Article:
The fabric for our ready-to-wear shirts is cut by hand. Once cut, the collar and cuffs are paired with a soft interlining and the upper and lower panels of the sleeve are joined. Then, the foreparts, the back, and the yoke are sewn together to create the body. The machine stitches are as beautiful as they are robust. There are approximately 30 stitches per inch.The collar is then stitched to the body, where it awaits the final passes by hand. Once the sleeve and cuff are joined, the latter is hand set on the armhole so that it follows the forward pitch of human arms; in Italian this is called “lavorazione a busto chiuso,” which is very similar to the same technique used in bespoke tailoring.
The final passages are performed entirely by the skillful hands of the craftsmen:
– The interior part of the collar (ribattitura del collo) is hand stitched to the body to provide a soft and pleasant feeling around the neck.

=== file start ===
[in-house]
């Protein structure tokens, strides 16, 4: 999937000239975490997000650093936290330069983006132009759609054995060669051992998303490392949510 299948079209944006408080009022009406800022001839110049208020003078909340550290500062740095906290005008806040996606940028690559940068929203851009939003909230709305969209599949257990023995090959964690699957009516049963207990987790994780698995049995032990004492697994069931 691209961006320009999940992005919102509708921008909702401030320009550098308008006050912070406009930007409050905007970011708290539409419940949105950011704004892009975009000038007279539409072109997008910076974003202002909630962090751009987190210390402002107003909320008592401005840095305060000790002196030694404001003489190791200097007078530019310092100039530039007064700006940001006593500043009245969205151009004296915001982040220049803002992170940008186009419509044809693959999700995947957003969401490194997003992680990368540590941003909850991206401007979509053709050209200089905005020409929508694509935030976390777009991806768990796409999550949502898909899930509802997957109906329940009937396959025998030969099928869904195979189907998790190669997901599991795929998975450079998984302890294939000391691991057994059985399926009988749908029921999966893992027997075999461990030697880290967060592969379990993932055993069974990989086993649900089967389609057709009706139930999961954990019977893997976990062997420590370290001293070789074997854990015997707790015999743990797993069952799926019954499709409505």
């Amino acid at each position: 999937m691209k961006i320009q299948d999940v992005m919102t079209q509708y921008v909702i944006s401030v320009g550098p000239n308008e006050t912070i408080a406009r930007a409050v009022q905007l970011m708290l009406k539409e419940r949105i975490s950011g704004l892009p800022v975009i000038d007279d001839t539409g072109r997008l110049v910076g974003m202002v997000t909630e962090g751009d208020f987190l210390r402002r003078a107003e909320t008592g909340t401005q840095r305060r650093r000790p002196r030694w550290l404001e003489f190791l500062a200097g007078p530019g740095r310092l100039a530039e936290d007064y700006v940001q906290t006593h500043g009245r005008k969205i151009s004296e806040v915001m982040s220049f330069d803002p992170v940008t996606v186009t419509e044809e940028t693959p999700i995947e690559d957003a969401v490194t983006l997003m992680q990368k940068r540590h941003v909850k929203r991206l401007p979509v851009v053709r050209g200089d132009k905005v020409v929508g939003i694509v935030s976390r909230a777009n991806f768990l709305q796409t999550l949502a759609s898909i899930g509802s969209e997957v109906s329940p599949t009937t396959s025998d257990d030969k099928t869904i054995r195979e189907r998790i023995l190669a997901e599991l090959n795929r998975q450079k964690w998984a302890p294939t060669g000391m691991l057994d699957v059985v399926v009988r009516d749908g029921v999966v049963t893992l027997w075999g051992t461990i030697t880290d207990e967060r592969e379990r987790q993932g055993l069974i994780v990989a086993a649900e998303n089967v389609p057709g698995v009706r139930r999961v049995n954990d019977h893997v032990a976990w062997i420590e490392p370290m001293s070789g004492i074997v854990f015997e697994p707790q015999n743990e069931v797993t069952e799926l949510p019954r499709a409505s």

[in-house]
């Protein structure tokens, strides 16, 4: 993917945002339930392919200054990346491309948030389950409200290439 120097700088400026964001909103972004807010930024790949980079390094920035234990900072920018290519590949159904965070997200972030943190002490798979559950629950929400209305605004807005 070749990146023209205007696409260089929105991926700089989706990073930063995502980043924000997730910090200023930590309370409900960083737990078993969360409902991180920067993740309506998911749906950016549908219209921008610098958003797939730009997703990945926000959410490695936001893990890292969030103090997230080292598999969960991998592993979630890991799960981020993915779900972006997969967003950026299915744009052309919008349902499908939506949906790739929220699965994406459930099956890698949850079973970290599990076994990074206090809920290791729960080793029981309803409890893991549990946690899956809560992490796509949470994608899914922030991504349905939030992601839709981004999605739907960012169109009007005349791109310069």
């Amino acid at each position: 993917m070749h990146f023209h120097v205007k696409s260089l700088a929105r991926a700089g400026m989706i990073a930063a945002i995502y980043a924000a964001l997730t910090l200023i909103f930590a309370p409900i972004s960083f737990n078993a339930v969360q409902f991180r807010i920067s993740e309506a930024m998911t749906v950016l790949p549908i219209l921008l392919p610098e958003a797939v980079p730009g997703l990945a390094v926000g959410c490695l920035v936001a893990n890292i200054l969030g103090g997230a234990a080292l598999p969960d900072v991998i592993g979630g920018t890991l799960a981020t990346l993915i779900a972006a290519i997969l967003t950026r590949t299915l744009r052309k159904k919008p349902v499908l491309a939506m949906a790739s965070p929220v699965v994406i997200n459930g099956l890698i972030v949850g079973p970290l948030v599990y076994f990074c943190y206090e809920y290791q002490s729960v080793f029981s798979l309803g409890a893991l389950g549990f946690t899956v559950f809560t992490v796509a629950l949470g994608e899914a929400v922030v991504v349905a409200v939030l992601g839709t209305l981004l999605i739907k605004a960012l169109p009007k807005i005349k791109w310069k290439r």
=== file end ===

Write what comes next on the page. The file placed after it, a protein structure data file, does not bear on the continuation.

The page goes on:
– The armhole (ribattitura del giro) is hand stitched to provide the right amount of ease where needed. The visible effects are the elegant dimples around the sleeve head and the overall visible round appearance.
– The bartack (il travetto) is hand embroidered at the end of the sleeve placket in order to strengthen it.
– The button hole (l’asola) is hand embroidered partly for the sake of beauty and partly to survive hundreds of fastenings.
– The button shank (il gambo) is handmade to increase its longevity and to make the fastening easier. The older artisans used to say that a properly attached button should look like a mushroom, with the cap well-spaced from the base.
– The front placket (il cannoncino) is blind hand stitched and closed with a bar tack near the fourth button to improve solidity.
– The mouche (la mosca) is the triangular reinforcement to strengthen the juncture between the front and the back of the shirt.
100% cotton poplin
4mm thick Australian mother of pearl buttons
Made in Italy